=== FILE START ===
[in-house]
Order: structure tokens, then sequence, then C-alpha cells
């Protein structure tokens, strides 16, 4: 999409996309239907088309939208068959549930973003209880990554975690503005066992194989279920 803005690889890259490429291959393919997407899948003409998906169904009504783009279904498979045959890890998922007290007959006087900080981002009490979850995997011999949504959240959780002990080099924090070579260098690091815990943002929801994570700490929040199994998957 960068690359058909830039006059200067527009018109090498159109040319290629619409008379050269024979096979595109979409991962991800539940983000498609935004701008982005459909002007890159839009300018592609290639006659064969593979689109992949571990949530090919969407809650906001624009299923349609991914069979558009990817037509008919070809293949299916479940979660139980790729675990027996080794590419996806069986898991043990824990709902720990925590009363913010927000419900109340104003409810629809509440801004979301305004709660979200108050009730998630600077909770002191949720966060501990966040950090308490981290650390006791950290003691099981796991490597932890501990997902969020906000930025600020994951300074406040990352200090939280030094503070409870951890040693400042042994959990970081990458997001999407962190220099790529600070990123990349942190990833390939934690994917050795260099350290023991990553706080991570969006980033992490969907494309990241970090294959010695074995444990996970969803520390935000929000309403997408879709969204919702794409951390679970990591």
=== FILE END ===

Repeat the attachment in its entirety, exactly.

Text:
[in-house]
Order: structure tokens, then sequence, then C-alpha cells
């Protein structure tokens, strides 16, 4: 999409996309239907088309939208068959549930973003209880990554975690503005066992194989279920 803005690889890259490429291959393919997407899948003409998906169904009504783009279904498979045959890890998922007290007959006087900080981002009490979850995997011999949504959240959780002990080099924090070579260098690091815990943002929801994570700490929040199994998957 960068690359058909830039006059200067527009018109090498159109040319290629619409008379050269024979096979595109979409991962991800539940983000498609935004701008982005459909002007890159839009300018592609290639006659064969593979689109992949571990949530090919969407809650906001624009299923349609991914069979558009990817037509008919070809293949299916479940979660139980790729675990027996080794590419996806069986898991043990824990709902720990925590009363913010927000419900109340104003409810629809509440801004979301305004709660979200108050009730998630600077909770002191949720966060501990966040950090308490981290650390006791950290003691099981796991490597932890501990997902969020906000930025600020994951300074406040990352200090939280030094503070409870951890040693400042042994959990970081990458997001999407962190220099790529600070990123990349942190990833390939934690994917050795260099350290023991990553706080991570969006980033992490969907494309990241970090294959010695074995444990996970969803520390935000929000309403997408879709969204919702794409951390679970990591």